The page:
He woke up the clerk, who called the matron in charge of the lodge where Anita slept.

“What’s matter with the party over there?” said the clerk sleepily, waiting for the matron to answer. “You’re about the tenth guy to come over here tonight. Usually they don’t start coming until about the fourth day. Now, what’s the matter with the matron, anyway? The phone’s right by her bunk.” He glanced at the clock. “You know what time it is? You haven’t got time to make a nickel. The last boat back for the island leaves in three minutes.”

“Keep ringing. I’m not going back.”

“If you’re going to spend the night, don’t tell me about it. There’re about twenty-seven rules against it.”

Paul handed him a ten-dollar bill. “Keep ringing.”

“For that, you can be invisible for a week. Whaddya like? Blondes, brunettes, redheads? Aha! She answered. Where the hell you been?” he asked the matron. “You got a Mrs. Paul Proteus there?” He nodded. “Uh-huh, uh-huh. O.K. Leave a note on her bunk, will you.” He turned to Paul. “She’s out, Doctor.”


“Walking in the moonlight, probably. Matron says she’s a great walker.”

If Anita was a great walker, it was news to Paul. He’d seen her drive a car to the house across the street from theirs, and she denied all the tenets of physical culture by remaining young and graceful while eating like a farmhand and conserving her strength like a princess. Bound feet and six-inch fingernails wouldn’t have restricted her activities in the least.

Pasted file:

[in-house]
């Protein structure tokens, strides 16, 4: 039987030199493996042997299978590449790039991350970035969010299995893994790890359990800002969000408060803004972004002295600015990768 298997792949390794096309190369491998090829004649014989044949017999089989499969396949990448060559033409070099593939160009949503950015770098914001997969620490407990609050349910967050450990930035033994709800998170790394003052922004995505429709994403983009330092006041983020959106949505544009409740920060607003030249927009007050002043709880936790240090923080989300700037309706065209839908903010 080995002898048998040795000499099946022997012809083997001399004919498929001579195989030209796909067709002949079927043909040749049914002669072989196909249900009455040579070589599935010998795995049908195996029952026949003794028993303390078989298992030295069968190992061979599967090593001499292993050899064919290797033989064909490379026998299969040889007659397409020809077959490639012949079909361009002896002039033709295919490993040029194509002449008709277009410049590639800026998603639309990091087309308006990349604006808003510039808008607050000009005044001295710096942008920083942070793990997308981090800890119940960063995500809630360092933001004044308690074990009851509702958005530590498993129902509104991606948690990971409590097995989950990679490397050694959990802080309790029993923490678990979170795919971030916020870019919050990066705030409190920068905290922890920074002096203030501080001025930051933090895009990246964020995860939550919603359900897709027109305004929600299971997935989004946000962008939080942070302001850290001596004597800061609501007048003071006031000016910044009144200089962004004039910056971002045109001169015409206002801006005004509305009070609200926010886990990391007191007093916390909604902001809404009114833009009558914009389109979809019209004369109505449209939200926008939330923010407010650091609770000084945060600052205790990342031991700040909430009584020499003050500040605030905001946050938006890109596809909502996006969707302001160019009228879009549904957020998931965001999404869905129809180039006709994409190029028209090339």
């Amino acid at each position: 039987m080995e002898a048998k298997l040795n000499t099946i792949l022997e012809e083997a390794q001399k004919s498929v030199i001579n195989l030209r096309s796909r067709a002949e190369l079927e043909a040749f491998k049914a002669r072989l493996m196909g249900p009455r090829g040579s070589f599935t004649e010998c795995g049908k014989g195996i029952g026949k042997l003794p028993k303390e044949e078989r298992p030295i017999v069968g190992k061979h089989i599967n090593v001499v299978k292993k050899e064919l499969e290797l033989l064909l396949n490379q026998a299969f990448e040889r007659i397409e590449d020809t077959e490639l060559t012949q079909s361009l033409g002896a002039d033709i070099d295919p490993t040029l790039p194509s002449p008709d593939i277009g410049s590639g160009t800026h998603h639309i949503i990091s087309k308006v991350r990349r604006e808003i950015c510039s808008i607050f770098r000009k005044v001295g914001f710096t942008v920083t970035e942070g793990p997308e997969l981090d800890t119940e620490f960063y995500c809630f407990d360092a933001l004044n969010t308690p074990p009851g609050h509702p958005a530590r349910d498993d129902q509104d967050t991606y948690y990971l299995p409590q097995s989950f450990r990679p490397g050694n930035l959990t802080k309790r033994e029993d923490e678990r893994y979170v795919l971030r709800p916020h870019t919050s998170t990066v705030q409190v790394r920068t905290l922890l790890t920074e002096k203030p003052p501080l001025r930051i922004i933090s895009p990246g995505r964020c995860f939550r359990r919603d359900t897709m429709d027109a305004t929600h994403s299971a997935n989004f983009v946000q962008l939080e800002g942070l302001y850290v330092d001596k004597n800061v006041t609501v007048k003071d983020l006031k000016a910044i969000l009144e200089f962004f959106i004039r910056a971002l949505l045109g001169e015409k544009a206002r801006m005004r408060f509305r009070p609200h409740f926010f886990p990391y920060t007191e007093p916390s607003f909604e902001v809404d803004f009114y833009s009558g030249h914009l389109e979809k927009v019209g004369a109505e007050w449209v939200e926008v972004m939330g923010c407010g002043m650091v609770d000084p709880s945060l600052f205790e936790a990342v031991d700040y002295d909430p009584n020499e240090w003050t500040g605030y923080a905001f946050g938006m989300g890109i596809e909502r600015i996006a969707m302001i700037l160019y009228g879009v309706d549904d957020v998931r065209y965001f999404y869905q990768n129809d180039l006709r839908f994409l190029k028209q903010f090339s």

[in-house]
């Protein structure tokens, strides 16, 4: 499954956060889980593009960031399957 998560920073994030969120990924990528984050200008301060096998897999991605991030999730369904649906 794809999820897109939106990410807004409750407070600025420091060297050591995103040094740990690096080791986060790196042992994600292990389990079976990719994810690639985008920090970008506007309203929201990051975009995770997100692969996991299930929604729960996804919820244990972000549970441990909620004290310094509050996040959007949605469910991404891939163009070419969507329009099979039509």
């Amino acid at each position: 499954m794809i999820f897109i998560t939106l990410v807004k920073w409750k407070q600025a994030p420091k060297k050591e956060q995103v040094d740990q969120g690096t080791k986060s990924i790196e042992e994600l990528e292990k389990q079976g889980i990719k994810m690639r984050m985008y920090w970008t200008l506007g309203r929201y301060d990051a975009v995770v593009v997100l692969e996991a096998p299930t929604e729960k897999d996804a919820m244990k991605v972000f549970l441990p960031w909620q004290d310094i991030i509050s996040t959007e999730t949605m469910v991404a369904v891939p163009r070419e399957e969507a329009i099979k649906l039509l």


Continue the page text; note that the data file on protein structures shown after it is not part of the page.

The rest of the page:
Paul sat down on a wicker chair in the cool blue shadows of the Administration Building’s porch and rested his feet on the peeling bark of the log railing to wait.

Now the lights along the walks blinked on and off, a silent signal, warning that the last boat was about to leave for the island.

There was laughing, and quick crunching in the gravel, and a couple ran from the woods toward the dock. Their insistence on keeping their arms about each other’s waists made their progress as graceless as a sack race. This annoyed Paul as a critic. It was painful to watch a clumsily conducted mating rite, knowing, from long experience with the skilled Anita, how much like a dance it could be when done properly.

There — she was making him slow down now, and their gait through the trees, against the moon, was more orderly. Paul had been sure that the farewell kiss would be an ungainly business, but, all credit to her, they stopped, and took the time and stances to do it right. Good.

Paul watched them with increasing identification with the man. Paul had always been a petty thief of others’ high moments, and his hunger for this particular sort of moment was acute. With his old life gone, and his new one, whatever it was to be, not yet begun, he was voracious for love — Anita’s love, vividly imagined love, vicarious love — any love, whatever was immediately available.

Now she was coming back, slowly, thoughtfully, content. Wonderful.

The lights on the booby-trap mirror flashed on. The woman smoothed her slacks over her hips and tucked in a wisp of hair. She lingered before her image a long time, turning this way and that, seemingly pleased, as well she might be, by the shape of her breasts ingenuously hidden under tight green cotton, with the word “Captain” undulating uphill, downdale.


She jumped, and quickly folded her arms across her bosom in a protective gesture. Slowly her arms went to her sides again, and she stood erect, a woman with nothing to hide, least of all Shepherd’s shirt. “Hello, Paul.” She walked over to the porch where he sat, stately, cold, and sat down beside him. “Well?”

When he said nothing, her poise began to fail and she plucked nervously at the bark on the log railing, pulling off little strips and throwing them out into the summer night. “Go ahead,” she said at last.